The birth of The Storm Trysail Club dates to the 1936 Newport-Bermuda Race, the gale that battered fleet and the winter that followed. A beat to windward in 40-knot winds and big seas, the ’36 Bermuda Race is widely considered the roughest before 1960. Nearly 20 percent of the fleet retired. The exact time the Storm Trysail Club was founded would be the moment when the mainsail aboard the schooner Salee blew out beyond repair less than 300 nautical miles from Bermuda. A storm trysail – a triangular sail used in place of a mainsail for heavy weather sailing – was set for the long sail back to Montauk on the eastern tip of Long Island.
The winter of 1936-’37 saw various members of Salee’s crew and other blue-water racing sailors assemble from time to time at the New York apartment of Geoffrey Smith. The founders were a mixed crew: Henry Devereux, a future commodore, was a naval architect; Robert DeCastro, a journalist; Geoff Smith worked for Texaco Oil; James Thornburn came from Wall Street; Henry Sears, a boat builder; Ed Raymond, a sailmaker; Dick Goennel, was in advertising sales.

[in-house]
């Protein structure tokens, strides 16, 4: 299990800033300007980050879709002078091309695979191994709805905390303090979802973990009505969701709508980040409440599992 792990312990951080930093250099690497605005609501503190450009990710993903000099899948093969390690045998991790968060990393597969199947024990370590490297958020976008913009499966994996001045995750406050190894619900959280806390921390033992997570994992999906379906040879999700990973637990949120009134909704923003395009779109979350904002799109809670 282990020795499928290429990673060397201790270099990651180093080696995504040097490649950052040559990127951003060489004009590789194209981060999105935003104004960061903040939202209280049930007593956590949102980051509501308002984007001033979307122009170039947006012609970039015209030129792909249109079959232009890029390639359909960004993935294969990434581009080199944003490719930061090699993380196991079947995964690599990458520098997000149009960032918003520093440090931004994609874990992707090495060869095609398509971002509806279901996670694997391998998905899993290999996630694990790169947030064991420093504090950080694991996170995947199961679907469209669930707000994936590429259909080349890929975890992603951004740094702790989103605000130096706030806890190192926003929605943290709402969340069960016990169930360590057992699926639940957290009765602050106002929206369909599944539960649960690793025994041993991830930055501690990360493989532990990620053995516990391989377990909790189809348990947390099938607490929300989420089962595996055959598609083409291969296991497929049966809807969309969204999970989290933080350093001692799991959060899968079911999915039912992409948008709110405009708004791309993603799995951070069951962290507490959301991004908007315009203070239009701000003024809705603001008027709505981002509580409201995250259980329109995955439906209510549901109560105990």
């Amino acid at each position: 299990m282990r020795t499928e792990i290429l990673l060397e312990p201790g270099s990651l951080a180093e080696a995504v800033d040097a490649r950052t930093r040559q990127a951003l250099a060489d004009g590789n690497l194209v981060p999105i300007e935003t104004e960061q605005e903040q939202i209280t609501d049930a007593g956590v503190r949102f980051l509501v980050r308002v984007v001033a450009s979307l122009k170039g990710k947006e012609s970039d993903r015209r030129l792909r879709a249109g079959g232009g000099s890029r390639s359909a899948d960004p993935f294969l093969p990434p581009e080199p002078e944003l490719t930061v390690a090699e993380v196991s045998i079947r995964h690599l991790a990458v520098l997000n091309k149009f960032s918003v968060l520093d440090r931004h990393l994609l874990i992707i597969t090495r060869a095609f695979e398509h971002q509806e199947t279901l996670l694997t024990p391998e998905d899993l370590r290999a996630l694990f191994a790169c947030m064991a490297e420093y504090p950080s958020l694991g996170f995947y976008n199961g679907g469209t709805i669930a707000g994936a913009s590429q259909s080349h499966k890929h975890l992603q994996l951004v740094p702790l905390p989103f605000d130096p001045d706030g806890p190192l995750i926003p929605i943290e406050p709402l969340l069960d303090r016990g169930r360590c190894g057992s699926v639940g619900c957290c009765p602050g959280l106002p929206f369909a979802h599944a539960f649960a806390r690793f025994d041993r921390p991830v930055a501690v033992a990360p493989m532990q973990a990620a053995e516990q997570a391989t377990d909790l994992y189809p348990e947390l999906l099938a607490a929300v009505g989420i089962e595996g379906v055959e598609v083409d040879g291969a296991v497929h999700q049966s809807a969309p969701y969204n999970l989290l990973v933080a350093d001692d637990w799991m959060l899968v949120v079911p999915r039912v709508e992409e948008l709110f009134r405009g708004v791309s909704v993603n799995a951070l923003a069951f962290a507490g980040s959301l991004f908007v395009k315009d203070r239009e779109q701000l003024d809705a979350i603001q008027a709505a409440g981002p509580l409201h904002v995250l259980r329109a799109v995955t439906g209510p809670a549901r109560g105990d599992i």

Through salutations and libations among that group, the Club grew. As the group had weathered the previous Bermuda Race, the Club’s name was arrived at easily. A simple burgee featuring a red storm trysail was designed, and dues were set at a bottle of Myers’s rum. No efforts were made to recruit new members but one or two drifted in occasionally, and a half-dozen informal dinners were held at the City Island Club and at a small French restaurant on 48th Street in Manhattan. The first annual meeting was held on February 8, 1938, and with 22 members in attendance a constitution was ratified. A year later the membership had grown to 33 and dues of $3.00 per year was approved.
The birth of The Storm Trysail Club dates to the 1936 Newport-Bermuda Race, the gale that battered fleet and the winter that followed.
The first generations of American ocean racers believed the best test of a boat was whether she could blast her way safely across the Gulf Stream bound for Bermuda and then house her crew once she got there.
With the end of World War II, a great many letters were written to round up the scattered membership and the Club was slowly reassembled.
In 1964, Commodore Jakob Isbrandtsen and NY Herald Tribune yachting reporter Everett B. Morris were jointly instrumental in urging The Storm Trysail Club to establish Block Island Race Week.
By the end of the 1960s, the time had come for the Storm Trysails Club to expand beyond its roots in New England.